You can visit more casinos if you choose to and if you have more time it might fun to see how crazy they can get, but if you’re just doing a day visit, the only one you really need to see is the Grand Lisboa. Inside they feature some amazing sculptures of animals, forest villages, and ships sailing on the backs of dragons. You may also find a noticeable difference from the American casinos you might be accustomed to (given that you’ve visited any in the USA). While American casinos fill their gaming floors with endless rows of slot machines, Macau casinos focus much more on table games. The reason for this could be to help create more jobs for the citizens here, but this is just a personal guess.
Portugal Viewing – 4 Hours
I stated earlier that Portuguese is one of the two languages of Macau and you’ll see this rather quickly when you start to look at street names. Or when you go to find a restroom and you may notice signs saying “Public Toilet” in both Chinese “公廁” and Portuguese “Sanitário Público”. However, English is found rather frequently as well due to the high amount of tourism the region has seen over the past decade. Even when there isn’t English though, it still isn’t too difficult since Portuguese isn’t too hard to figure out in my opinion.
Walking around the country is a preferred method of transportation and while you can get lost pretty easily, you won’t stay lost for long due to the very small size of it; walk in any direction long enough and you’ll hit the Macau border. You’ll also get to experience the strange architecture here as you’ll feel like you’re in Portugal, but all the store names are written in kanji and almost everyone is of Chinese descent. It’s a very strange hybrid experience that I had during my very short time here.
Site Seeing – 2 Hours
First and foremost; the biggest tourist attraction in Macau is located in Santo António which is the Ruins of St. Paul’s. Construction on this structure had started in 1602 and currently the most intact part that remains is the front wall. The picture of this is located at the very top of this post. The Ruins of St. Paul’s was originally a church and from what I understand was also part of a college. You can also explore the crypt underneath the ruins, however, there isn’t very much to see in the crypt. If you’re in Macau though, this is all free so don’t worry about it affecting your budget!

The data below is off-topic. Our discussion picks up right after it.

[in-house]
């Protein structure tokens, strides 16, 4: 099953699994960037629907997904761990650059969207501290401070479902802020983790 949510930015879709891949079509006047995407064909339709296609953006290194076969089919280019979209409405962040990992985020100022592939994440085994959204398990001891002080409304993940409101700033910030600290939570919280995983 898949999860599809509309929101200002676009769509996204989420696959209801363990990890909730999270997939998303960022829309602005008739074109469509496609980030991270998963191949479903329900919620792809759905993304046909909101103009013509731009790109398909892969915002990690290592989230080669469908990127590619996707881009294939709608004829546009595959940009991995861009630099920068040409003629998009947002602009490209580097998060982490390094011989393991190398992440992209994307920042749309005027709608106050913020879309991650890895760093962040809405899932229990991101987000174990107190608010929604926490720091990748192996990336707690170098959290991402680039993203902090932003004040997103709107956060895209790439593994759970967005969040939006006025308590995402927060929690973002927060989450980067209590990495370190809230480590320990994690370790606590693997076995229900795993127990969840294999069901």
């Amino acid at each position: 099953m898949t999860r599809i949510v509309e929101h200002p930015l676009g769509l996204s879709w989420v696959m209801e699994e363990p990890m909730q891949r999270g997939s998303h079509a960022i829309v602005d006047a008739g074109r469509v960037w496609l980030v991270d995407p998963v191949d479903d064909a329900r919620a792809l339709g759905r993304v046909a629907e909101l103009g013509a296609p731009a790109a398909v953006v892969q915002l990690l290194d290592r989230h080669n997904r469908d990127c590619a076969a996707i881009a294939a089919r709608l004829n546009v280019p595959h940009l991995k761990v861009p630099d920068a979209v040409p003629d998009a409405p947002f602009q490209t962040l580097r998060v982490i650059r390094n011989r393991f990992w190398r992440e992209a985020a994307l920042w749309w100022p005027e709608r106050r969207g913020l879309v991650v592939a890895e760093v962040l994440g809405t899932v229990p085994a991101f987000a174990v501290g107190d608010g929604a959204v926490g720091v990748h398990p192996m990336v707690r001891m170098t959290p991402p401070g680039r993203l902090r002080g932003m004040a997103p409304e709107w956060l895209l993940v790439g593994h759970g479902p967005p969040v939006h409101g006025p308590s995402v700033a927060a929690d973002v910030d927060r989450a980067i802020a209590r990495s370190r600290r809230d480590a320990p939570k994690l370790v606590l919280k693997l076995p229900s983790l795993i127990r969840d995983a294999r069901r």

Random Fact: The people of Macau have the 2nd longest life expectancy rate on Earth, right behind Japan.
Some other sites to see are the Chapel of St. Francis Xavier which dates back to 1692 and the Museu De Macau which is located on the top of Fortaleza do Monte. At the top of this fortress hill are cannons which look out over the city which makes this a great spot to view most of Macau, however, Macau sadly doesn’t have a great skyline. Its true beauty is seen up close. Another sight to check out is the Macau Tower which stands 1,109 ft. (338m) tall including the spire and is the center of a lot of commercial success. Numerous TV shows have been shot here including Jack Osbourne: Adrenaline Junkie, America’s Next Top Model, The Amazing Race: All Stars, An Idiot Abroad, and even Anthony Bourdain: No Reservations where Anthony Bourdain bungee-jumps off the top floor at 731 ft. (223m).
I unfortunately misjudged my time amount and left before having the chance to go up in the Macau Tower; the fear of being rejected while trying to re-enter Hong Kong increased as the sun began to set. I did get to see a lot of the country though by walking around from one spot to the next. As stated in one of my random facts further up, Macau is currently the most densely populated place on Earth. So it’s not uncommon to see streets packed to the brim with people, like this shot below that I snapped.
As you may have guessed, I was successful in re-entering Hong Kong as most visitors are. Thank you for reading and check back soon for my article on the often overlooked country of Taiwan, where I explore around the city of Taipei and a bit of the surrounding area!